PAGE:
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Wherever I ramble, wherever I fly,
Whate'er be my climate, if beauty be nigh;
If woman, sweet woman, but breathe the same air,
There pleasure is present; despised ev'ry care.

But think not,lov'd maiden! this heart formed to change,

Or, bee-like, is customed capricious to range;

One mistress supreme in my bosom I'll own,
And you, my sweet girl! are my empress alone.

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When Beauty wakes its sweetest power,

To bid the raptured moments fly!

'Twas thus, my Anna, by thy side

I learned to feel love's thrilling glow;. My bosom owned the swelling tide

Of extacy's empassioned flow..

''Twas from thy soft, but syren eyes,

My heart first 'caught the magic fire, That breaks its chords with struggling sighs,

And bids my quietude expire.

No artful smile, sweet girl, is thine,

No borrowed gaze the soul to lure; Thy blooming features beauteous shine

With grace un studied, sweetness pure.

I love the radiant form of truth,

The modest look I still admire;
And these, combined with rosy youth,

My bosom ever will inspire.

O blame not, then, the ministrel's lay,

If love alone vibrates each string; For Beauty guides my tuneful way,

And lovely Anna bids me sing.


How sweet to view the peep of morn serene,

When vernal sweetness hangs on ev'ry blade;" When laughing pleasure frolics o'er the scene,

And richest music warbles from the shade! See, slowly rising from the azure main,

Whose glittering breast reflects his splendid blaze, The king of day begins his golden reign,

And scatters o'er the earth life's genial rays. High up the cloudless arch of heaven he climbs,

As to his noon-tide goal he bends his way; All nature with delight in chorus chimes,

And hails, with gratitude, the ripened day. Thus, when the morn of life is clear and pure,

May noon's realities our joys mature..




STUDENT OF DIVINITY, Who died in Glasgow, January 1814, while pursuing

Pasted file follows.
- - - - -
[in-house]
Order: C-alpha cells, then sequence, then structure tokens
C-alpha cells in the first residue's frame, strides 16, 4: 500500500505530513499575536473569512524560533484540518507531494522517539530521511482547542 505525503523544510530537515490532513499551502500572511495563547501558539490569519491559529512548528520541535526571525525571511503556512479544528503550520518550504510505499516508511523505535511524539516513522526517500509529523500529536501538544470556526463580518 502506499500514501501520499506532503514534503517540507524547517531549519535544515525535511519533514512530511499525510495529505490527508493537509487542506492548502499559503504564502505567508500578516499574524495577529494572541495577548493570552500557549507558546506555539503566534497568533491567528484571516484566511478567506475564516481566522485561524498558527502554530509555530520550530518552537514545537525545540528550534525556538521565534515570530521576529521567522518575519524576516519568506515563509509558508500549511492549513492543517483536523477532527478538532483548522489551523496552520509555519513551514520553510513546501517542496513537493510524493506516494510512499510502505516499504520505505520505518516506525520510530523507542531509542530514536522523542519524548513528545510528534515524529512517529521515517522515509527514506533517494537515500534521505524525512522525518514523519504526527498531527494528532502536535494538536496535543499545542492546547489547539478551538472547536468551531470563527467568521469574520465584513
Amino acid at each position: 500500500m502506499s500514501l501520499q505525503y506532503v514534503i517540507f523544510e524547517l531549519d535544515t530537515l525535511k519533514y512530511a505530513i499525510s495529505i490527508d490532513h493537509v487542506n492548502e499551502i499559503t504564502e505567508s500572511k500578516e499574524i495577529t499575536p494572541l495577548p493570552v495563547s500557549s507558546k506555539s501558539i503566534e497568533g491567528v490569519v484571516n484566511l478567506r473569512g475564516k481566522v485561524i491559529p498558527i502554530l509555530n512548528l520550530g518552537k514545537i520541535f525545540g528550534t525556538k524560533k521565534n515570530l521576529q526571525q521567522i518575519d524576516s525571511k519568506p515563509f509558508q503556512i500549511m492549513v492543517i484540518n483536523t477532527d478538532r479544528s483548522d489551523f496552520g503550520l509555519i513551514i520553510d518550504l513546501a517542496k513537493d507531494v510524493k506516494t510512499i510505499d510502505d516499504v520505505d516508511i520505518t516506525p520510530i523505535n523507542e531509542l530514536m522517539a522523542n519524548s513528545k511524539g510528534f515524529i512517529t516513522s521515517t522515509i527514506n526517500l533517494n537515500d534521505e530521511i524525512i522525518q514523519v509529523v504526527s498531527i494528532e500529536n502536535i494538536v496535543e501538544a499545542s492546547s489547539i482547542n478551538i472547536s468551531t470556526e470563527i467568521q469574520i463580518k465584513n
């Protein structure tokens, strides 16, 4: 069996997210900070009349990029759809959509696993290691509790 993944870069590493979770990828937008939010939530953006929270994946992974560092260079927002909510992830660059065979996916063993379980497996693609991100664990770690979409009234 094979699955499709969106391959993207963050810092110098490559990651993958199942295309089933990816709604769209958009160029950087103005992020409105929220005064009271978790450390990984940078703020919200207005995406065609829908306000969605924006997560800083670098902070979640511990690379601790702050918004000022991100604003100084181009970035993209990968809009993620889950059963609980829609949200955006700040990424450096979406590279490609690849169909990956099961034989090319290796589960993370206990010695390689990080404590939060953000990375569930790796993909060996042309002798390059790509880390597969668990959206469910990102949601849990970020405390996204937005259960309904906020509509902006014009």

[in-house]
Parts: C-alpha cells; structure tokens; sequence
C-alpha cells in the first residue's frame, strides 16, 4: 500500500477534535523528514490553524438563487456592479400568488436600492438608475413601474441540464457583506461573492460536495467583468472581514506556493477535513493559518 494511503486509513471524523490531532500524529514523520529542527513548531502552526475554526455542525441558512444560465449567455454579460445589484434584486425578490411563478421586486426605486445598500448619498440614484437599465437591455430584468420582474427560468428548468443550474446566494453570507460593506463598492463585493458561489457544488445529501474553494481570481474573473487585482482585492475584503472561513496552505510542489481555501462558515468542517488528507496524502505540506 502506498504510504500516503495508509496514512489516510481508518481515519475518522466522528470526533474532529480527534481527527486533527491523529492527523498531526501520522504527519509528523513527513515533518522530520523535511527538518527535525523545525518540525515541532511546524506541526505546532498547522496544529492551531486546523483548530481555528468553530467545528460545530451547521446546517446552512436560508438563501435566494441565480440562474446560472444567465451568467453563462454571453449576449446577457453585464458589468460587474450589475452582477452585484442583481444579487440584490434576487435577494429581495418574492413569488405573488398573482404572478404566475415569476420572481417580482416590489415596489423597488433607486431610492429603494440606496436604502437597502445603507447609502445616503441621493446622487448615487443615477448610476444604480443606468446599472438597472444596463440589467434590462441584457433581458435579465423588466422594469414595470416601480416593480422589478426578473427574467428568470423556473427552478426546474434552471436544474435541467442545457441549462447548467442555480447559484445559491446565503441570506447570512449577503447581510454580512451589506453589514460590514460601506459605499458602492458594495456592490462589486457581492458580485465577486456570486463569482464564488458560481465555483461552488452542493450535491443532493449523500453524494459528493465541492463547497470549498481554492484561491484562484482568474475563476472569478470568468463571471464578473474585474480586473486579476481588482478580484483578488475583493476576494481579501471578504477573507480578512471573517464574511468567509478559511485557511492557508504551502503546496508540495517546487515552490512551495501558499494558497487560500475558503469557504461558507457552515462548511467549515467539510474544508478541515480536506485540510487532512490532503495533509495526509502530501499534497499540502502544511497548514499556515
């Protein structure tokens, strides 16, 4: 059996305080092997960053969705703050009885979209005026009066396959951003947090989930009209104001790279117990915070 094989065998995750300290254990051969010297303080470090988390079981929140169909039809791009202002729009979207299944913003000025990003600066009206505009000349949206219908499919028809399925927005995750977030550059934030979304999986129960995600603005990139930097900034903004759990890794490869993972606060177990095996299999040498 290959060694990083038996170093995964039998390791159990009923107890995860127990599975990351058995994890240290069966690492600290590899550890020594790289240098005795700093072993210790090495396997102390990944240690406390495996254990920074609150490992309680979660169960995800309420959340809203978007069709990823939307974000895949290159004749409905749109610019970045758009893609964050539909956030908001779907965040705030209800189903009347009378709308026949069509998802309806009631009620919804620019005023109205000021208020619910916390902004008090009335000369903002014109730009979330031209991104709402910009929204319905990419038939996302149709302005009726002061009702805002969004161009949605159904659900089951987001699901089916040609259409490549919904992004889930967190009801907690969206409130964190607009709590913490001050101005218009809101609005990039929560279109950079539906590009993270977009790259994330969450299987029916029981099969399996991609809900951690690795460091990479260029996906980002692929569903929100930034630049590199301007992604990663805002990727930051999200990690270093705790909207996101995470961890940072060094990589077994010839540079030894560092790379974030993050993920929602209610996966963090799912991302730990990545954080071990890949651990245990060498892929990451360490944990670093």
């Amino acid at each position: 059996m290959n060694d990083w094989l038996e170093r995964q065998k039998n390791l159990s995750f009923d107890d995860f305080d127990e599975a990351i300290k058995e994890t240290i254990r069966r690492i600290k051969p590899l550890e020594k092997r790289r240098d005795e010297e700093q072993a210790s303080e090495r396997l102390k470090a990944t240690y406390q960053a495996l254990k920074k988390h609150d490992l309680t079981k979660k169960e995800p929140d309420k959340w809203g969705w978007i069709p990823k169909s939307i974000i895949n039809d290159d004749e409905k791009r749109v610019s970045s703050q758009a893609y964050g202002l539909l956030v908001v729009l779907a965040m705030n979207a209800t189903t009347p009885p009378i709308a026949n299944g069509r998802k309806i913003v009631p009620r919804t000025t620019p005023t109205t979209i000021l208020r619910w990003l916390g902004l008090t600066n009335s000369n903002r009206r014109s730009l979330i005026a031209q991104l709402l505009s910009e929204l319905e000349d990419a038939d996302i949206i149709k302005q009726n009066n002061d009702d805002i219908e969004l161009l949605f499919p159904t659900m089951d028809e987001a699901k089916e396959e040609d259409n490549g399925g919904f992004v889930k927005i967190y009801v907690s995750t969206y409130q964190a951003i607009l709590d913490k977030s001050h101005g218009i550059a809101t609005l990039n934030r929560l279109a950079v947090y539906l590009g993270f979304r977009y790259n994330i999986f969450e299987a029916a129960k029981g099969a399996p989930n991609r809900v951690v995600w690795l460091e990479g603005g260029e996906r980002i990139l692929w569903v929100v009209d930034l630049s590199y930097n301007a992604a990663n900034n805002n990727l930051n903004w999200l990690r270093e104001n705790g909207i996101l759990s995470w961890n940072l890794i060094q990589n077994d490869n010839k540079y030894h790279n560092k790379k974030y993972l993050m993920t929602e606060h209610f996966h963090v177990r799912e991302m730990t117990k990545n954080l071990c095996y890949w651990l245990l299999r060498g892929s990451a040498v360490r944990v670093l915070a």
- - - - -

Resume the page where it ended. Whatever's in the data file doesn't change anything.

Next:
his Studies at the University there.

Say, ye who leave the joys of home,
The scenes of youth, a parent's dome,
And gaze the last time, o'er and o'er,
The beauties of your natal shore;
Does not some whis p'ring influence cheer
You, with the expectation dear,
That, soon or laté, your eye again,
Will wander o'er each long-loved plain?
That, soon or late, with joy you'll hail
The verdure of


native vale? 'Tis this supports us when we part From pleasures woven with our heart, And bids us fearless to defy The billowy way, or desert dry.

Too hapless youth! alas! no more
Thy feet shall press Hibernia's shore.
No more the voice of parents dear,
Or friends thou e'er again shalt hear;
For far from Erin's hills of green,
From boy-hood's every lovely scene,
Enshrouded ’midst sepulchral gloom,
Thou liest in the narrow tomb.
Amidst unbroken silence, there
Thou sleepest, void of ev'ry care.
The storms of life may round thee rage,
And crowds commix of ev'ry age,
Reposed in peace, thou heed'st them not,
Alike forgetting and forgot.
Forgot, oh! no!--for thee the Muse
Thy grave


branches strews; And many a friend, for many a year, Shall nurse thy memory with a tear.


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